AFOBAKA ROAD, Suriname — In the shadow of power lines that run from Alcoa’s dam to this nation’s capital, Nelson Adose Martines is praying that a blackboard will be enough to propel his son from peanut farming to modernity.
Not that there’s anything wrong with living in a shack and subsisting on nuts, cassava, watermelon and jungle game, Mr. Martines, 59, said as he sat on the porch where his son does times tables in chalk. He's better off than many other Saamaka — descendants of runaway slaves who governed themselves for 200 years until the Afobaka Dam swamped much of their land.
“Where I am now, it’s easy for me to hunt and to find wild meat,” he said. But population relocations, he added, have made that difficult in many areas.
“That’s why I’m doing my utmost,” he said, with 11-year-old Adipi Revanildo nearby. “I bought a blackboard, I constructed a table and a chair so that he can do his homework."
The advantage of the blackboard: You never have to plug it in. There are no outlets here.
In 1964, Alcoa’s dam energized factories that the iconic Pittsburgh company built to turn bauxite into aluminum. Where forests had flanked the Suriname River, a 618-square-mile reservoir formed. Thousands of Saamaka fled, aided by a penurious government resettlement effort.
The dam electrified other parts of Suriname. But in the Saamaka clans’ tough-and-dusty gold mining towns and roadless jungle villages, power still flows irregularly, weakly or not at all.
The Saamaka lost hunting ground, while most villages didn’t even gain the power necessary to run a grocery store, clan leaders are quick to note. If they had electricity, "if we catch a fish, it would be possible for us to keep it fresh longer, in a refrigerator for example, or if we go hunting, it would also make it easier to preserve meat," said Stiefen Petrusi, captain of the village of Aurora and chairman of the Association of Saamaka Authorities.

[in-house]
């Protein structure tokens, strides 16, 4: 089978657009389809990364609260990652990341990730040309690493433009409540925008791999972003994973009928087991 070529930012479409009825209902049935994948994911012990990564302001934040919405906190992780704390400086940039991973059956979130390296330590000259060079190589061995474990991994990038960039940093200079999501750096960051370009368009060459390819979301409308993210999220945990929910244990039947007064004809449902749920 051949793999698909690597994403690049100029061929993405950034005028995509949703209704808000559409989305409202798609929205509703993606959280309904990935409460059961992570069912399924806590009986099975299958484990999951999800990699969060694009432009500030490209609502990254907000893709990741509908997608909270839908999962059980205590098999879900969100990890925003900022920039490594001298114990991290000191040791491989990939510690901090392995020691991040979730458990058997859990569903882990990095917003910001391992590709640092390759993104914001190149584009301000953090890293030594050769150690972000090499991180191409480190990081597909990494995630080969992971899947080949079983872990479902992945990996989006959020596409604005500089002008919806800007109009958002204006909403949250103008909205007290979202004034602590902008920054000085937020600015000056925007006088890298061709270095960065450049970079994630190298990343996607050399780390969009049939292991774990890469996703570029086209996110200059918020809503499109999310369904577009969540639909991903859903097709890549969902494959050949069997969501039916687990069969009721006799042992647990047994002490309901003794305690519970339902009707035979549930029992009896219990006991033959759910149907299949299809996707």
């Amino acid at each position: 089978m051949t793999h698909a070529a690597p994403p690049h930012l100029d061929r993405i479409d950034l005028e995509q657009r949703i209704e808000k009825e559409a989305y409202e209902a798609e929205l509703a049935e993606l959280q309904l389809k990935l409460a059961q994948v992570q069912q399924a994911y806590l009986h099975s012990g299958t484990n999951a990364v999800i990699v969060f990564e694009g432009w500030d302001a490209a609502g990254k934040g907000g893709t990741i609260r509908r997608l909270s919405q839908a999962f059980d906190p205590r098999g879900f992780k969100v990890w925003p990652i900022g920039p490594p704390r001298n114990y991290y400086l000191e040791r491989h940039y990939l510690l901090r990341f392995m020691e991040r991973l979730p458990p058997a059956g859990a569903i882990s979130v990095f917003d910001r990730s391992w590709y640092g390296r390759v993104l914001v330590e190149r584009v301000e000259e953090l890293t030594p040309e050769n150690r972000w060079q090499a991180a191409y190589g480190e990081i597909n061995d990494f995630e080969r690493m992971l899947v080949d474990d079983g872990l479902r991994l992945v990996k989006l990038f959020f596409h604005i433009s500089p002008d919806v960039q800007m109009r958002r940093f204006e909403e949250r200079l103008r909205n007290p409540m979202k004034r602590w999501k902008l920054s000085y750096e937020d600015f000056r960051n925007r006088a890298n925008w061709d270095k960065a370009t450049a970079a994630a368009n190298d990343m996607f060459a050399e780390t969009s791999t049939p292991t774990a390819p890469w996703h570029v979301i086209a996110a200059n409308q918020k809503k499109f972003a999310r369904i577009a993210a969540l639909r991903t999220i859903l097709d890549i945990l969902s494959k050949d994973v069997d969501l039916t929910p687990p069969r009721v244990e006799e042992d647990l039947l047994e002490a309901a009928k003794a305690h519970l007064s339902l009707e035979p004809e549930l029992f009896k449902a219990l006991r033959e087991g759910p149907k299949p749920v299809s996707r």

The country’s politicians, though, barely mention the Saamakas’ demands. And Alcoa’s management, busy shutting down operations and negotiating the handoff of the dam to the country, maintains that electrifying the jungle is a government job.
Nonetheless, Capt. Petrusi has a pitch to the company that, since 1964, has dominated his people’s history: "We should get electricity before they finish off all their dealings in Suriname."
200 years of solitude
"It is a modern model of slavery in Suriname,” said Capt. Petrusi, as he drove a minivan south on the Afobaka Road.
As an advocate with modest funding, he works a smartphone as he drives freely between Aurora and the capital, Paramaribo. But many of his fellow Saamaka subsist on the jungle, the mines or the government dole — what he calls “metaphorical slavery” in which they’re becoming “even more dependent” on others.
Slavery is a loaded word here. Human bondage came to Suriname after it became a colony of the Netherlands in 1667. In the 18th century, Africans who had escaped into the jungle waged a decades-long war against their former masters. In 1762, the Dutch and the Saamaka sealed — by sharing a mix of their blood, rum and white clay — a treaty giving peace to the coastal whites and autonomy to the jungle Maroons.
Slavery was abolished in 1863. Suriname gained independence from the Netherlands in 1975. By that time, though, decisions made in Pittsburgh had reshaped the landscape.